Modeling Concrete Compressive Strength and Strain Development Modified With Variation of Fly Ash and Superplasticizer as Partial Replacement
Eluozo SN and Dimkpa K
Published on: 2021-11-10
Abstract
The study purpose of this Study is to monitor the growth rate of compressive strength and strain from modification of concrete partially replace cement with fly ash and superplasticizer, the study express the behavior of compressive and strain under the influences of these two addictive, the study figured out the relative effect of the addictive influence on the compressive strength and strain of the model concrete based on their effects in different dimensions. It has also provided the platform whereby the strain and compressive strength can be monitored considering some predominant influence from concrete characteristics such as void ratios, porosity and water cement ratios. These are reflected on the variation of strain and compressive strength growth rates as it is expressed from the figures, linear trend were observed, but variation of concrete strain and compressive strength were also experienced in various figures, the study observed the behavior of strain in concrete, such subjection of stress are through an applied load that generates cracks on concrete, when tensile strain exceed its capacity. This behavior are reflected on the compressive variation observed from the results, Measuring the deformation of these materials is through the applied load as it reflection on the behavior of strength development from the target model concrete, the study has experienced strain behavior on concrete when combined with materials characteristic modulus. These condition were observed on the study through the developed model modified with fly ash and super plasticizer, the results express how these parameters affect strain and compressive strength from mixed designed concrete, predictive values were simulated analytically to determine the strain and compressive strength at every seven days of curing , this were to monitor concrete strain strength development on the model concrete as it increased within seven days of curing to the optimum values recorded at ninety days, predictive values were subjected to validation, and both parameters generated best fits correlation.
Keywords
Modeling strain; Concrete strength; Fly ash; SuperplasticizersIntroduction
The development of High-Strength Concrete and monitoring the Mechanical properties (HSC) can be separated in two groups as short- term these are mechanical properties and long-term mechanical properties. Stress strain from concrete through HSC definitely depends on the design model that determined the behavior of these materials as a parameters, these condition includes aggregate type and experimental parameters such as age at testing, strain level including its interaction between specimens and testing machine. The stress-strain model applied for NSC cannot be lengthy for application in HSC through nature of the loading curve changes significantly [1,2]. Rising of steeper sudden develop drop in strength after maximum value presents difficulty in numerical modeling of stress-strain behavior of HSC recommends that HSC performs like a real composite material and its equivalents of stress-strain can be drawn to the behavior applied in rock mechanic [3,4] it is investigated reported that there is less internal micro cracking in HSC than NSC for the same axial strain imposed, HSC are observed to experience less lateral strain, and consequently efficiency of internment on compressive strength of HSC is frequently limited compared to NSC. Reducing w/c ratio increases the strength of concrete [5]. Nevertheless, the strength of hydrated cement is low associated with the strength of coarse aggregates. Comparing two strengths it become necessary obvious that decreasing w/c ratio doesn’t increase the strength significantly, strength of HSC developed better performances, it necessary that strength and quality of coarse aggregates should experiences increased, in addition to other factors. Typically, w/c ratios between 0.2- 0.4 are used for HSC. Further it observed that Low w/c ratio reduces the workability [6] observed that an influence of silica fume on strength development of HSC is most prominent during 7 to 28 days after mixing. Measured compressive strength of HSC is determined based on testing variables, namely, mold type, specimen size, end conditions and strain rate 4×8 in. (102×204 mm) cylinder specimens have been shown to produce (ACI, 2010). ACI-318 (ACI, 2011) defines the secant modulus of elasticity as the ratio of stress and strain at 40% of the compressive strength. As strength of concrete increases, its modulus of elasticity increases as well. Poisson’s ratio is not affected by compressive strength, curing method and age of concrete [7-15].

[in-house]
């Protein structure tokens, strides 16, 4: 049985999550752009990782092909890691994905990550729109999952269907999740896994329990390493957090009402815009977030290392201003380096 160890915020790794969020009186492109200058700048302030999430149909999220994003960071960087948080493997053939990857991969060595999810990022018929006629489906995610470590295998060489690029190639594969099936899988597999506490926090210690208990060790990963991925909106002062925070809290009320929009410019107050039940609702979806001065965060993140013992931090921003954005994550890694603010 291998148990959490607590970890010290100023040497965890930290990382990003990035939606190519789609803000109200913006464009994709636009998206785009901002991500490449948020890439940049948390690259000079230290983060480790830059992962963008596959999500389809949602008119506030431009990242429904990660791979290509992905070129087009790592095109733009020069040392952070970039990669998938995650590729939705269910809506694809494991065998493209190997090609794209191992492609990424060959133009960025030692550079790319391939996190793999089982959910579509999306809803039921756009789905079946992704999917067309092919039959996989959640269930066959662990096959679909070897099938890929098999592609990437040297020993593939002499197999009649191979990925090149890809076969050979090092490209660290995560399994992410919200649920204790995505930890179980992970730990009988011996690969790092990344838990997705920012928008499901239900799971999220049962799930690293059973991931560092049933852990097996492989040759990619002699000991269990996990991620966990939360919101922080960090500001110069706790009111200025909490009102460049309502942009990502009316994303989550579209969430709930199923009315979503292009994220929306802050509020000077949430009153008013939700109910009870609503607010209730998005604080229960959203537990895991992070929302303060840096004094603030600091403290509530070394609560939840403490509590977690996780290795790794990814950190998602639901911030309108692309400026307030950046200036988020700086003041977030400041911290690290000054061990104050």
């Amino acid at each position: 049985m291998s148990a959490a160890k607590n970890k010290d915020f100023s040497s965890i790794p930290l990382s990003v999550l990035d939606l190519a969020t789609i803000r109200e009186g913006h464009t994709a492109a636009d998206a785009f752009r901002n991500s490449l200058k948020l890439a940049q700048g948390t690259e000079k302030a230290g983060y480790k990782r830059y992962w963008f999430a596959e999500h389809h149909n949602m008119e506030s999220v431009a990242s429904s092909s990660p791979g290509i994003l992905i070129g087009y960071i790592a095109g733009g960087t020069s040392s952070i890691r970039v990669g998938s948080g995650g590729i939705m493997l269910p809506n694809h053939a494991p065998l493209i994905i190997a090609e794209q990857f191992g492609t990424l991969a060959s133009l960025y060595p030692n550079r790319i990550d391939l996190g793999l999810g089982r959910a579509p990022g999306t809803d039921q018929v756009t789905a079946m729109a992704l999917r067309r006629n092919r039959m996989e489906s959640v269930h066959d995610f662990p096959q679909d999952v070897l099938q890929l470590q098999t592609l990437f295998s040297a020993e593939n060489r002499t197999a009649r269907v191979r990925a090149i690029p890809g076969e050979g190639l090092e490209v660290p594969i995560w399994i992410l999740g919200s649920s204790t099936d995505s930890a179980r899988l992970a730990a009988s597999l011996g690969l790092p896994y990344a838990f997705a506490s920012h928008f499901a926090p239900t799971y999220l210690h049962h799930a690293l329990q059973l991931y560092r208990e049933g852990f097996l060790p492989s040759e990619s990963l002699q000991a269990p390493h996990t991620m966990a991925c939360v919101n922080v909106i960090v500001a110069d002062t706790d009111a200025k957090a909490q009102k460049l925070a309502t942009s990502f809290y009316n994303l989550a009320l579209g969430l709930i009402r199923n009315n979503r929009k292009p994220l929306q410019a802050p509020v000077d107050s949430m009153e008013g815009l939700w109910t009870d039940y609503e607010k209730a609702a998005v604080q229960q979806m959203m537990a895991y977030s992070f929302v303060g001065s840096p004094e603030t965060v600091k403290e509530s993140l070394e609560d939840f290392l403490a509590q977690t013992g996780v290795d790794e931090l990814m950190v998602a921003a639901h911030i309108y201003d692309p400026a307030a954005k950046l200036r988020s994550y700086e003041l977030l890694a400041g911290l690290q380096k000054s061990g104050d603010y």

Theoretical Background
Results and Discussion
Table 1: Predictive and Experimental Values of Compressive Strength at Different Curing Age.
Curing Age |
Predictive Values of Compressive Strength [100%, CA] |
Experimental Values of Compressive Strength Variation [100%, CA] |
7 |
23.403909 |
22.93 |
14 |
36.20573 |
34 |
28 |
36.692793 |
37.2 |
Table 2: Predictive and Experimental Values of Compressive Strength at Different Curing Age.
Curing Age |
Predictive Values of Compressive Strength 90 % CA + 10% steel slag |
Experimental Values of Compressive Strength Variation [ 90 % CA + 10% steel slag] |
7 |
24.530225 |
23.323 |
14 |
35.610156 |
34.11 |
28 |
38.487096 |
38.55 |
Table 3: Predictive and Experimental Values of Compressive Strength at Different Curing Age.
Curing Age |
Predictive Values of Compressive Strength 80% CA + 20 % steel slag |
Experimental Values of Compressive Strength Variation 80% CA + 20 % steel slag |